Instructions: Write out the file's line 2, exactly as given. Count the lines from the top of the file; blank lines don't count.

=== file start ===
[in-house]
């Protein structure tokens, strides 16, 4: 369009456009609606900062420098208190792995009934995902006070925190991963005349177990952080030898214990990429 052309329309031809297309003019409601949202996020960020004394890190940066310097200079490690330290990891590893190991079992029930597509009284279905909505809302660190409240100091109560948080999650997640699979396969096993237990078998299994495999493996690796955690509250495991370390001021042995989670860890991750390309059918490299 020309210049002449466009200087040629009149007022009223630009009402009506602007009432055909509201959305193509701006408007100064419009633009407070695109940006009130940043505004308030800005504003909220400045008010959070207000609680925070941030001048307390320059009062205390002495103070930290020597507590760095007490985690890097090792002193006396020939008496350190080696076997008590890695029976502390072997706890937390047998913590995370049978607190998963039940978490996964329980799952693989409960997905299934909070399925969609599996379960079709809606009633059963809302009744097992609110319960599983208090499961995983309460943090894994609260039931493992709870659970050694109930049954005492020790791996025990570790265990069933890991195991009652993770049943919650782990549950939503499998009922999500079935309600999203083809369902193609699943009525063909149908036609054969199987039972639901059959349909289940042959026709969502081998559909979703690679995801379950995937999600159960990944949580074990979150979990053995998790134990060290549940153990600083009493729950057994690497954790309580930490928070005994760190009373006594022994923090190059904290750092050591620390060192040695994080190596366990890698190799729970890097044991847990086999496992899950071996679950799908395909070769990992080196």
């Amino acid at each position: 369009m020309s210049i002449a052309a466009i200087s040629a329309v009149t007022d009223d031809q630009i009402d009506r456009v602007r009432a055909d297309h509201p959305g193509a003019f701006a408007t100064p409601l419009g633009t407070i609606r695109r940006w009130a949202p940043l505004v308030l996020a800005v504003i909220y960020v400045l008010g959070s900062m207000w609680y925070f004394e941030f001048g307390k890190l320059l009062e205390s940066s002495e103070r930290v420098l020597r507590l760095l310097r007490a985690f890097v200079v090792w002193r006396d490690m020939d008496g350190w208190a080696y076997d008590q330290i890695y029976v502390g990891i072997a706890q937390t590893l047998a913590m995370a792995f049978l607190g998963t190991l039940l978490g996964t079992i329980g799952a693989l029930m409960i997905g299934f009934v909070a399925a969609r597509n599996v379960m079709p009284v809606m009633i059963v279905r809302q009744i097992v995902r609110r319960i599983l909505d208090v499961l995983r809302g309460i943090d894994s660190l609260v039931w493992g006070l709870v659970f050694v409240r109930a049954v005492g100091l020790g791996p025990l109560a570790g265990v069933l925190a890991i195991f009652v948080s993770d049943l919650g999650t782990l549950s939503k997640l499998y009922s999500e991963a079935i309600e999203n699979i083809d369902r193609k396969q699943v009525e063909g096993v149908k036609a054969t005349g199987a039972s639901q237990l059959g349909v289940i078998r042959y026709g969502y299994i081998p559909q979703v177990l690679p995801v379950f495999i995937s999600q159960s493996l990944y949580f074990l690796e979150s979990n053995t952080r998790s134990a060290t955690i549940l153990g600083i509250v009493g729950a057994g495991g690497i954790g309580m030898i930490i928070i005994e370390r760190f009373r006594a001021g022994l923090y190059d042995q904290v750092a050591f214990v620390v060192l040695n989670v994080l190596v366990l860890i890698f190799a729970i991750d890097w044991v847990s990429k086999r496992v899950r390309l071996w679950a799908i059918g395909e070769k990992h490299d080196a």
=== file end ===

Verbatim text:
């Protein structure tokens, strides 16, 4: 369009456009609606900062420098208190792995009934995902006070925190991963005349177990952080030898214990990429 052309329309031809297309003019409601949202996020960020004394890190940066310097200079490690330290990891590893190991079992029930597509009284279905909505809302660190409240100091109560948080999650997640699979396969096993237990078998299994495999493996690796955690509250495991370390001021042995989670860890991750390309059918490299 020309210049002449466009200087040629009149007022009223630009009402009506602007009432055909509201959305193509701006408007100064419009633009407070695109940006009130940043505004308030800005504003909220400045008010959070207000609680925070941030001048307390320059009062205390002495103070930290020597507590760095007490985690890097090792002193006396020939008496350190080696076997008590890695029976502390072997706890937390047998913590995370049978607190998963039940978490996964329980799952693989409960997905299934909070399925969609599996379960079709809606009633059963809302009744097992609110319960599983208090499961995983309460943090894994609260039931493992709870659970050694109930049954005492020790791996025990570790265990069933890991195991009652993770049943919650782990549950939503499998009922999500079935309600999203083809369902193609699943009525063909149908036609054969199987039972639901059959349909289940042959026709969502081998559909979703690679995801379950995937999600159960990944949580074990979150979990053995998790134990060290549940153990600083009493729950057994690497954790309580930490928070005994760190009373006594022994923090190059904290750092050591620390060192040695994080190596366990890698190799729970890097044991847990086999496992899950071996679950799908395909070769990992080196």